4.0 out of 5 stars Basho: An interpretation
Matsuo Basho is the undisputed master of haiku. He refined what was seen as a simple, almost comic, style of verse into something that we would call high art. A collection like this, with all of his haiku translated and gathered together into a single, annotated volume is an absolute treasure, and the only surprise is that it wasn’t published many years ago.
Of course, collecting the haiku is easy. There are numerous collections available in Japanese, and it is simply a matter of reprinting them. But translating his haiku is a different problem all together. Haiku are a form of art that take unique advantage of the Japanese language, and they can only be approximated at best. There are two general styles, a more-literal translation that tries to capture the form and order of the writer, and an artistic translation that tries to capture the feel of the poem while using the flow of the English language. The main difference is with the third line, which in a Japanese haiku is always a non-sequitur image that relates only indirectly with the first two lines, providing the scenery for the story.
Jane Reichhold takes the artistic approach, and I must admit it is one I am not particularly fond of. This is definitely “Jane Reichhold’s Basho: The Complete Haiku”, with the emphasis being on her interpretation rather than on introducing people to Basho’s poetry. She is undoubtedly talented and respected, having published such books as Writing and Enjoying Haiku: A Hands-on Guide and Narrow Road to Renga: A Collection of Renga, and her translations have a beauty and power all of their own, but she ignores Basho’s forms, and creates continuous narratives in the poems, narratives that do not exist in the original.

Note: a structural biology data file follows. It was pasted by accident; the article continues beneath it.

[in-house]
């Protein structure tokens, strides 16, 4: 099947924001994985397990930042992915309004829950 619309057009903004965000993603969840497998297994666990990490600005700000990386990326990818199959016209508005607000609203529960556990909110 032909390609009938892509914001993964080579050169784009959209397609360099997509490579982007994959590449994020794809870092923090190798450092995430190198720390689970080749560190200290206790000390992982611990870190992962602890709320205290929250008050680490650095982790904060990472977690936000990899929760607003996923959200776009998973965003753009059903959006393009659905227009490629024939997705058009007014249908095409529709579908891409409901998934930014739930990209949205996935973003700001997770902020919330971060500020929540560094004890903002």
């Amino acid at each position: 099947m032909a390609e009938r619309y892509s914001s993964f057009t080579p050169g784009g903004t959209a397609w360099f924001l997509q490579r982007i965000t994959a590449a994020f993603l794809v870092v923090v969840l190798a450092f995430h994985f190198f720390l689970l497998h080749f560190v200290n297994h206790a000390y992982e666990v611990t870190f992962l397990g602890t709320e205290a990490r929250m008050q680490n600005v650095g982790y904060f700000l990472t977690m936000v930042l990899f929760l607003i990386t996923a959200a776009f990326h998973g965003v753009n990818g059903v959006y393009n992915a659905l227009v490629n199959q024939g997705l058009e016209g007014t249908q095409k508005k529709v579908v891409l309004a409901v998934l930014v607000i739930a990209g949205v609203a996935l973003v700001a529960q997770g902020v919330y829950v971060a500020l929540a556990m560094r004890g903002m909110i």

Ultimately, it is a matter of style, and preference of one over the other. I prefer a more literal translation that is true to the Japanese original. Others prefer the artistic approach. Some of the best haiku collections, such as The Classic Tradition of Haiku: An Anthology (Dover Thrift Editions), present the same poem translated by several different people so you can see how the meaning can change depending on the interpretation.
To me, the greatest section of “Basho: The Complete Haiku”, which I wish had been the focus of the book rather than tucked into the back, is the appendix with all of Basho’s haiku in both their original kanji and in the Alphabet-characters romaji, along with a literal English translation and annotations. This is the true treasure trove, with the master’s art in his own words. To make this book perfect, and to take the emphasis off of Reichhold and put it back on Basho, the appendix wouldn’t have been tucked into the back but threaded throughout the front with each poem being presented in its original Japanese and accompanied by the annotations and both literal and artistic translations. As it is, I find myself reading the back of the book much more than the front, but even so it is an amazing addition to my library and I am happy to have all the poems collected at last.